When you’re using Linux, a popular way to share files with Windows is via Samba. For beginners, it can be a real pain to configure it manually, but with the right tool, it’s as easy as pie.
Way back in 2007, we showed you how to install Samba on Ubuntu. Things haven’t changed much, except that there are more ways to configure it. If you don’t have Samba installed and you aren’t afraid of the command-line, just follow the first step in that article and rejoin us here for the rest. If that’s a bit too intimidating, just scroll down.
Installing the Samba Config Tool
Since this guide is for beginners, why don’t we go through the Ubuntu Software Center? Open that up, and search for “samba” in the upper-right corner.
(Click screenshot for larger view.)
You’ll see a few different packages come up. The first one in our screenshot is the actual Samba package (above the highlighted one), called “SMB/CIFS file, print, and login server for Unix”. If you haven’t installed it yet, now is the time to do so. Just click on it and then click the Install button on the right that comes up.
For our tool, however, we want “Samba,” which is the highlighted software. Click on More Info to check it out.
(Click screenshot for larger view.)
You can see that the package name is “system-config-samba” and that means we’ve got the right one. Just click the Install button. I’ve already got it installed, so I have a “Remove” button in its place.
If you want to skip all of that and just use the command-line, here’s what you need to run:
sudo apt-get install system-config-samba
Once you’re all set up, you can add users and shares!
While Samba can work without user accounts (using a “guest” account), it’s best to be safe and enforce password-based use. Each Samba user will need a local account first. We’ve highlighted how to do this using the GUI in a previous article, How To Create a Family-Friendly Ubuntu Setup. You should also be able to do this quickly on the command-line, as outlined in Create a New User on Ubuntu Server 9.10 – don’t worry about the older version number, it still works the same way in Natty.
Once you’ve got local user accounts all set up, open up the Samba configuration tool from System > Administration > Samba and entering your root password when prompted.
Go to Preferences > Samba Users.
Here, you can add and delete users by clicking on the appropriate buttons. You can also manually change users’ passwords by clicking Edit User. It’s that easy!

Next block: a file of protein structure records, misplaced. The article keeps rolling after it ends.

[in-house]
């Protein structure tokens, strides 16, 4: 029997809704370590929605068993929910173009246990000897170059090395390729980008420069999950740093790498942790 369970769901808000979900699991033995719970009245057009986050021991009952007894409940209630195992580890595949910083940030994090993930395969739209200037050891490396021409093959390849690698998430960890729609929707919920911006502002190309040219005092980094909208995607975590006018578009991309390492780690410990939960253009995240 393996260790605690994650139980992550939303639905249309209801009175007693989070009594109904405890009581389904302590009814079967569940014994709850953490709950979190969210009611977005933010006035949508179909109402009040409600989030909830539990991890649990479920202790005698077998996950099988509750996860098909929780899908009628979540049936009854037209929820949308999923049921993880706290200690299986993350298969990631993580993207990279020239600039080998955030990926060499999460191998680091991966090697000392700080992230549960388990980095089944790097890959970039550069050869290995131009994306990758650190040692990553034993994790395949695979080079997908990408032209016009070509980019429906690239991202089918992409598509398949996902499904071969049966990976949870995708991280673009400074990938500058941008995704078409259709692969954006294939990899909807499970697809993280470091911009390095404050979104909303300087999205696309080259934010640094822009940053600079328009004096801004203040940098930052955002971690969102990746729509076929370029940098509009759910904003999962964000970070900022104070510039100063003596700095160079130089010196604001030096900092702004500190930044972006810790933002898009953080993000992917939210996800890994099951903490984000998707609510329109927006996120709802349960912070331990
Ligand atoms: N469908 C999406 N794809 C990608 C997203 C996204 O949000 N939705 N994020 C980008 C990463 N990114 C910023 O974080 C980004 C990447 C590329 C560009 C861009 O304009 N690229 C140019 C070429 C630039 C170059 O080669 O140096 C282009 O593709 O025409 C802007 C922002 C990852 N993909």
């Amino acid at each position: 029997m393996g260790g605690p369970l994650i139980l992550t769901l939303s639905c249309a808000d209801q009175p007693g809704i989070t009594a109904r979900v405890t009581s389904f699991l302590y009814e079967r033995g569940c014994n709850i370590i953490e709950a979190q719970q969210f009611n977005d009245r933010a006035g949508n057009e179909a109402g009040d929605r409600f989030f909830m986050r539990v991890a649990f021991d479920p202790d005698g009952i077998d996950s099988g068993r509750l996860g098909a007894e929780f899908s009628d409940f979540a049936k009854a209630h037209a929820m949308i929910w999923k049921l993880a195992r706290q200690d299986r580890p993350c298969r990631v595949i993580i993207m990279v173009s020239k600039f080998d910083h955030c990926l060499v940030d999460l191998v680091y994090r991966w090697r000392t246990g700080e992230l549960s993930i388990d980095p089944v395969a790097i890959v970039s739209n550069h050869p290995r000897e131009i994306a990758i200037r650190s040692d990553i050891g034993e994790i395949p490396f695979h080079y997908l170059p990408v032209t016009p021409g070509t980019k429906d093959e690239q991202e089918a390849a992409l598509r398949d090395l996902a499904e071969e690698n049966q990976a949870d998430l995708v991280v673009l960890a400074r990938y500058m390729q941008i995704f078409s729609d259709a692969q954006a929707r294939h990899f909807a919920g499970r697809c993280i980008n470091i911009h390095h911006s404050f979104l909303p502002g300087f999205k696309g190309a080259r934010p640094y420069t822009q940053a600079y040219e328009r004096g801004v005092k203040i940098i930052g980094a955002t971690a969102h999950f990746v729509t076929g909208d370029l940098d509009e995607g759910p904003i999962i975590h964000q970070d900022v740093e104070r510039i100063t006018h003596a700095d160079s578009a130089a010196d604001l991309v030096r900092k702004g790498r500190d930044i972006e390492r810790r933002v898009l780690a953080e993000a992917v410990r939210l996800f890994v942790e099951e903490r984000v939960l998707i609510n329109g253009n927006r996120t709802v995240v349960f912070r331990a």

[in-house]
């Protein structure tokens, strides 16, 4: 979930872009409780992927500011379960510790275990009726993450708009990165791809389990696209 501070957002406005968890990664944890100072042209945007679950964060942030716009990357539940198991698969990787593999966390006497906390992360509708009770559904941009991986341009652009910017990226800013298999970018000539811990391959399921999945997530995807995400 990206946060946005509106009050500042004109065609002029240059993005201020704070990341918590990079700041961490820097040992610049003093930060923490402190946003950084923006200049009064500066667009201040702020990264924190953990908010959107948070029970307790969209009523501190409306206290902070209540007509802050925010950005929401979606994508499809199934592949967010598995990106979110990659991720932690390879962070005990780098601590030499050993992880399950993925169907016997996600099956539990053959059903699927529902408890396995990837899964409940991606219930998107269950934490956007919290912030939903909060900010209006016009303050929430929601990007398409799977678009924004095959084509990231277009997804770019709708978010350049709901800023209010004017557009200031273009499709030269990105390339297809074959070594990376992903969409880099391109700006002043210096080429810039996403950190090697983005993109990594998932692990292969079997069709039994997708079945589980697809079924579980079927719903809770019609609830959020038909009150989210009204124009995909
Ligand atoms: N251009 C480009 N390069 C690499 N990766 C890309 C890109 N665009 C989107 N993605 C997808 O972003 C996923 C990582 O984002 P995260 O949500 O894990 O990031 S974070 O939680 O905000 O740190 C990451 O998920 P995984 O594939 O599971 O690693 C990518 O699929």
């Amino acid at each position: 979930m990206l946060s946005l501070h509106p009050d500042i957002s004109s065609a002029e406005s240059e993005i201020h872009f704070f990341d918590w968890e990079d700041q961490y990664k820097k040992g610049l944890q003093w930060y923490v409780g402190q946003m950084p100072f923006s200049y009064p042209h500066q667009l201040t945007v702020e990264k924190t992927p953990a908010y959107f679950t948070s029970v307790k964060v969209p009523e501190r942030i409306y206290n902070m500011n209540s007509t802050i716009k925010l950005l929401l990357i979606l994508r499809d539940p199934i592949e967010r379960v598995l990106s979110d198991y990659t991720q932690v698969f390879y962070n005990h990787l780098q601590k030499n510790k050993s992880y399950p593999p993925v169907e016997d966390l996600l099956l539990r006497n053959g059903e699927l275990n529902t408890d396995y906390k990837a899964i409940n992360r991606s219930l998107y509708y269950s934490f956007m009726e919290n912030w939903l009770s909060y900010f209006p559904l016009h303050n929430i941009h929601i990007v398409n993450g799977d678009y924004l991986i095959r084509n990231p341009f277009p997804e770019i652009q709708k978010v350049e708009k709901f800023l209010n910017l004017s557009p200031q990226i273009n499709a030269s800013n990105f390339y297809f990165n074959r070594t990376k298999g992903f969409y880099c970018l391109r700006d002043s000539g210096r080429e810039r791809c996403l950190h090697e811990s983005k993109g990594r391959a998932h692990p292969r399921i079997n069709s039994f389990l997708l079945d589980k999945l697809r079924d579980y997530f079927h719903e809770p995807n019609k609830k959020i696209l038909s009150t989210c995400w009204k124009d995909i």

Next, let’s change some server settings to suit our needs. Back at the main screen for our utility, click Preferences > Server Settings.
In the Basic tab, you can add your WIndows Workgroup name and a description for the Samba server.
In the Security tab, we strongly recommend you use User Authentication Mode, as this will allow or disallow shares based on your configured Samba users. We also strongly recommend you encrypt your passwords and disable the guest account. When you’re done, click OK.
To add a share, just click the green plus sign on the tool’s main window, or go to File > Add Share.
Type in the directory you want to share, or click Browse to navigate to it with the mouse. Enter the shared folder’s name and a description. You can leave the share as read-only, or click the check-box to make it writable. You’ll probably also want to make it visible, so you can navigate to it properly on Windows machines from your network.
Under the Access tab, you can manually specify users who have access to this share, or you can allow everyone to access it. If you choose “Allow access to everyone” but you specified that user authentication was required from Server Settings, users will still need a valid account and password on this system to access those shares. To add more shared locations, lather, rinse and repeat!
Setting up Samba on a home Linux server is an ideal way to let everyone share files quickly, easily, and securely inside your home network. Macs won’t be left out, either, as a matter of fact, and everyone can rest easy knowing that it’s simple to manage.
Do you have a preferred setup for Samba? Do you user something else instead? Share your thoughts below!
Yatri Trivedi is a monk-like geek. When he's not overdosing on meditation and geek news of all kinds, he's hacking and tweaking something, often while mumbling in 4 or 5 other languages.
- Published 09/16/11